Image by Alice Bartlett (CC by 2.0)

Who is truly responsible for the US Copyright Office controversy? Carla Hayden? Google? Was it just an argument? Was it all coincidence? Not so for Don Henley.

Several weeks ago, Maria Pallante suddenly changed office. She was the U.S. Register of Copyrights. She then became a senior adviser for digital strategy for the Library of Congress. The recently appointed Librarian of Congress, Carla Hayden, made the switch. Pallante found out in the worst possible way: she got to work and found herself locked out of the Library of Congress computer systems. Three days after the shift, Pallante then quit.

Artist Rights Watch blamed Google for Pallante’s dismissal. The website wrote,

“Google Fires Head of U.S. Copyright Office”

The Trichodist agreed, as well, citing Google’s history of sending former employees to work as pro-Google lobbyists. Even the Wall Street Journal strongly believes Google played an important role in Pallante’s removal.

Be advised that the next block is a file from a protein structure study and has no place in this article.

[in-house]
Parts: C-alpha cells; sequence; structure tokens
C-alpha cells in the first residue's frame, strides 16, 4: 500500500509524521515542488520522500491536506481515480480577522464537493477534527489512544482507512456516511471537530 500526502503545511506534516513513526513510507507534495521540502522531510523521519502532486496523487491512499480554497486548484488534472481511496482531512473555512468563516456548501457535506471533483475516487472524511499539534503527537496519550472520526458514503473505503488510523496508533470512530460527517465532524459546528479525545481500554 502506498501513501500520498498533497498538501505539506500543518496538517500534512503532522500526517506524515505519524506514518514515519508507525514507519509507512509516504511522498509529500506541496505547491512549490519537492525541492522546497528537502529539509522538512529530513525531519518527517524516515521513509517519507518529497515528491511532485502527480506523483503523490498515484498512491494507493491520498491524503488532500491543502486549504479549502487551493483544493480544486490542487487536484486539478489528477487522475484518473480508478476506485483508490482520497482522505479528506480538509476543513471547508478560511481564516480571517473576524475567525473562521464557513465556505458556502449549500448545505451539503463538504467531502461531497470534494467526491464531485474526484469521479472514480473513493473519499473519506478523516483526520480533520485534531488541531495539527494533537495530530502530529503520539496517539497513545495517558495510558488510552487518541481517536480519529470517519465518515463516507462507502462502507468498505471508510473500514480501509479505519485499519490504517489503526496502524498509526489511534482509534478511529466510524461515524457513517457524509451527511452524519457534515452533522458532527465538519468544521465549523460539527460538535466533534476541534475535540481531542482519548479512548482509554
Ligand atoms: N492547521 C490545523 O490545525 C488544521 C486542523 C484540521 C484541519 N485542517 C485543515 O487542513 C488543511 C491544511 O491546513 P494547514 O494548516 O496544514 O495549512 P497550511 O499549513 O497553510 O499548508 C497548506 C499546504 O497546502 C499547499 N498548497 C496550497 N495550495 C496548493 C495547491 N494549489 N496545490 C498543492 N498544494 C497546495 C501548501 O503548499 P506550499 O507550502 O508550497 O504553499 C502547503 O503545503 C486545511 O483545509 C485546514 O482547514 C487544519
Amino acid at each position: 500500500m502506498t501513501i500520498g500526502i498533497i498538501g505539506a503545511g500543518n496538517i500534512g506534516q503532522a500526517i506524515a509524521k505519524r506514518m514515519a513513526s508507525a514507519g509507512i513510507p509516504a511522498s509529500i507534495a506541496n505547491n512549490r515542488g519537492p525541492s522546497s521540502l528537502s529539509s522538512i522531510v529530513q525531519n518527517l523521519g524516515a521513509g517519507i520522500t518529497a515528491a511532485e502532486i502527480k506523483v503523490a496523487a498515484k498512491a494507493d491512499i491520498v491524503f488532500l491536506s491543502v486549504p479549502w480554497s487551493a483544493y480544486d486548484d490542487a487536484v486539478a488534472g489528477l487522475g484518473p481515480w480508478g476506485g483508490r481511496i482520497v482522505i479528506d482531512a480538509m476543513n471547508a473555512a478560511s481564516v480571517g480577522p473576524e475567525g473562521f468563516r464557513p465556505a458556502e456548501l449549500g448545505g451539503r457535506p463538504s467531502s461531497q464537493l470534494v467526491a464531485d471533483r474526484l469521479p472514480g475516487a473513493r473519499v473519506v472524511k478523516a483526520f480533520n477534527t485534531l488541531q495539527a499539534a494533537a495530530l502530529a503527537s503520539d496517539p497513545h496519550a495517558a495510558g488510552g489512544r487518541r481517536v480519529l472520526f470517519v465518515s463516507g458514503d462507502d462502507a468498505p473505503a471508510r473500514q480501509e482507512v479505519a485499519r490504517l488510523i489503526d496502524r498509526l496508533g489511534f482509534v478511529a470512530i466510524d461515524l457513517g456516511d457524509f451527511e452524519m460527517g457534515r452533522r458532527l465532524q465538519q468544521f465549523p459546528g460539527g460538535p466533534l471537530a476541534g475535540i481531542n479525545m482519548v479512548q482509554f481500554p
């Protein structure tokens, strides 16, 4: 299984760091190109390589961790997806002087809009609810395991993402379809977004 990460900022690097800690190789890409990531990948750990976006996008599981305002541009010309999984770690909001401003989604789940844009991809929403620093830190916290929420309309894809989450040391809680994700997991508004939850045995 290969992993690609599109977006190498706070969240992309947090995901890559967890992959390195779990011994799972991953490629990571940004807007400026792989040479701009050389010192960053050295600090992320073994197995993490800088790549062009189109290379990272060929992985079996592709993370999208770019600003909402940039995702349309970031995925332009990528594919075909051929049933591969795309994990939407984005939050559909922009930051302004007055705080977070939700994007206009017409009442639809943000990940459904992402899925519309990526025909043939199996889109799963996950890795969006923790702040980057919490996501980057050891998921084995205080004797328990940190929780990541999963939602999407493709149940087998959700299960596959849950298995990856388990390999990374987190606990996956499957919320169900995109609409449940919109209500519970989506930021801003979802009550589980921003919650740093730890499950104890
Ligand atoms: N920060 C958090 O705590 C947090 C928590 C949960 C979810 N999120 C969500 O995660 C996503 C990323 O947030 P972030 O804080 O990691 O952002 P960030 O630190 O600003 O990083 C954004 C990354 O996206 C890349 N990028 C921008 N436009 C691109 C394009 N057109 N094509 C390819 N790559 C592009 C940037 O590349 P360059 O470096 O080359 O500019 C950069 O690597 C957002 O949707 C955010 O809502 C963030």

“Most Americans think of Google as a search engine doing unalloyed social good, but the company also wants to make money and wield political influence along the way. So you don’t have to be a conspiracy theorist to notice that an abrupt change of leadership at the U.S. Copyright Office is good news for Google, which aims to pay less for profiting from the property of others.”

In a new piece by the Los Angeles Times, Don Henley, a founder member of The Eagles, gave his opinion. He described Pallante as a “champion of copyright” who “stood up for the creative community.” He believes this is what ultimately got her fired. Like most artists, however, Henley didn’t dismiss Google’s potential role in Pallante’s dismissal.

The librarian wants free content, and the copyright office is there to protect creators of content. They are diametrically opposed ideologies. [Hayden] has a long track record of being an activist librarian who is anti-copyright and a librarian who worked at places funded by Google.”

Songwriter and music publisher Dean Kay agrees.


“This is a major affront to copyright. Google seems to be taking over the world — and politics … Their major position is to allow themselves to use copyright material without remuneration. If the Copyright Office head is toeing the Google line, creators are going to get hurt

Since she resigned, Pallante has remained quiet, ignoring press requests for interviews.